TURKEY: Nuclear scheme delayed by environmental protests

13 January 1995

A decision on the award of a consultancy contract for the country's first nuclear power station to a venture led by Korea Atomic Research Institute (KAERI) has been referred to Energy & Natural Resources Minister Veysel Atasoy. Environmental objections have been lodged against the proposed 1,200-MW plant at Akkuyu near Silifke on the Mediterranean coast.

The selection of the venture was approved by the board of the client Turkish Electricity Generating and Transmission Corporation (TEAS) in the week ending 30 December. However, the board left a final decision on the award to the higher political authority vested in Atasoy.

The venture includes two other South Korean firms, Hidec and HEC, and the local Gamb, and was the low bidder in November at $350,000 (MEED 6.1.95, 18:11:94).

The consultants will advise on the type of reactor to be used. Design and construction tender procedure will take up to two years before construction starts. TEAS will then award a second consultancy for construction supervision.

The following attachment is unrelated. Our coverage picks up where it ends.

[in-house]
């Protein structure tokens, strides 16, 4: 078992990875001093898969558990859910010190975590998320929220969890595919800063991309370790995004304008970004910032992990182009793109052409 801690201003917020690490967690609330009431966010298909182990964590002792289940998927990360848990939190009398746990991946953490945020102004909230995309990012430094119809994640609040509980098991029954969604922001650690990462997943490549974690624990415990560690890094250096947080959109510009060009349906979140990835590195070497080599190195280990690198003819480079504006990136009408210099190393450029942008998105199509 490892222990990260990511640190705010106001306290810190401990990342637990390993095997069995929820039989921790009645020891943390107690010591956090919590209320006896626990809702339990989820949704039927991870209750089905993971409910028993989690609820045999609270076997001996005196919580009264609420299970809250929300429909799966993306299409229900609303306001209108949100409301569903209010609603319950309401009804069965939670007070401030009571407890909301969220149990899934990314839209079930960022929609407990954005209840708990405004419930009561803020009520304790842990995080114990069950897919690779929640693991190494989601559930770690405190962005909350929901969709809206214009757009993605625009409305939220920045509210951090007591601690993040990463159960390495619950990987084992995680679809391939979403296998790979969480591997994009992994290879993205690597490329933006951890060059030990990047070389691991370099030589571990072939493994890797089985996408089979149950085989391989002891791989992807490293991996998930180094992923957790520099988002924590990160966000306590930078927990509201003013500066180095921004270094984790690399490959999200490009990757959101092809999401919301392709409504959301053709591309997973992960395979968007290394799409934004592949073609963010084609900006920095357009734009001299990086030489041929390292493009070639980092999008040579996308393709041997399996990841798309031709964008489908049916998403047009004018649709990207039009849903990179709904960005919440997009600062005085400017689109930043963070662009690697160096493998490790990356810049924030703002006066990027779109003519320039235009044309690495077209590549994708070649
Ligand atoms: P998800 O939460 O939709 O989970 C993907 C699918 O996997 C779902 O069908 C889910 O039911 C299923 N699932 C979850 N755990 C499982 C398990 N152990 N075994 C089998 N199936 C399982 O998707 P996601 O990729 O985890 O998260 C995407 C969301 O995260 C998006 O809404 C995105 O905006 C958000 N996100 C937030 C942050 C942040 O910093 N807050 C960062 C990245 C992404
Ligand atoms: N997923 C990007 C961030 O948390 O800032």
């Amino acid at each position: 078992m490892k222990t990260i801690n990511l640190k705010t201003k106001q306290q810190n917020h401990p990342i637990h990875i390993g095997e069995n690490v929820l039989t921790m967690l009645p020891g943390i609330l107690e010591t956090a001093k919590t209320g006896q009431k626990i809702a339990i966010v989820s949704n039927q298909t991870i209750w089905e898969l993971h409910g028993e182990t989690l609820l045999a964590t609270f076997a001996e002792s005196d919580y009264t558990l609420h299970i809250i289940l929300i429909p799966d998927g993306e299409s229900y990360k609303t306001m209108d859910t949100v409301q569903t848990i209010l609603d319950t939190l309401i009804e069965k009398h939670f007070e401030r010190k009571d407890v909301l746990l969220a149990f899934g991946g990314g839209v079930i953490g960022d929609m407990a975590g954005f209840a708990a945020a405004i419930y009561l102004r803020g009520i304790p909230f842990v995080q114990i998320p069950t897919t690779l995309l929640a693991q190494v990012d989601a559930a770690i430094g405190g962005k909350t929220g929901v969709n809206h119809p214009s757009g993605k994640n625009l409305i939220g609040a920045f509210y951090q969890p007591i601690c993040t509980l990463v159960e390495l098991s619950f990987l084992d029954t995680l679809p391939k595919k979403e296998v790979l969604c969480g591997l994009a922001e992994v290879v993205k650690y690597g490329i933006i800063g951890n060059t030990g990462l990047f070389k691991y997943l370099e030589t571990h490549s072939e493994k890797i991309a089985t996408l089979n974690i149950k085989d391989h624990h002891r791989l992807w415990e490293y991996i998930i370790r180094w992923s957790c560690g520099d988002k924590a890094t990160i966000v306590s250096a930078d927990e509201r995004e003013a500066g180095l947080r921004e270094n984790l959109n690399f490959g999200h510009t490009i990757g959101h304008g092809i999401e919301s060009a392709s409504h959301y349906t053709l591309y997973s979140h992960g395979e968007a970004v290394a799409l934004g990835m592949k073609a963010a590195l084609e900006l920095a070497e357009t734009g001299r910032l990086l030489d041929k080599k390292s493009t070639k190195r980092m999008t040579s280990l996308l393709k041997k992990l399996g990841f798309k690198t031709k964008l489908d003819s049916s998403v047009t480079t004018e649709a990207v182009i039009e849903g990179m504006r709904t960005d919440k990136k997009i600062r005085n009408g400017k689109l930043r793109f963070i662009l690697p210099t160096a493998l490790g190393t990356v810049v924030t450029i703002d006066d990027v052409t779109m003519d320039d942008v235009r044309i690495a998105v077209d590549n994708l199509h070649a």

The referral to Atasoy has followed one of the strongest protests of its kind in Turkey from the mayors of 24 southern towns against the project, which they claim will damage agriculture, industry and tourism. The delegation to Ankara on 21 December included 450 locals with protests outside the Environment Ministry. In November, around 40 protesters from the Greenpeace environmental group were arrested after demonstrating against the project.

After meeting the delegation, Environment Minister Riza Akcali pledged the plant would not be built if a proposed environmental study proved negative. The delegation also presented its case to Prime Minister Tansu Ciller.

The government wants to build up to three nuclear power stations by early next century, to fill a gap left by forecast conventional thermal and hydroelectric generation. Nuclear power has a history of false starts since the Akkuyu site was first issued with a construction permit in the early 1970s.

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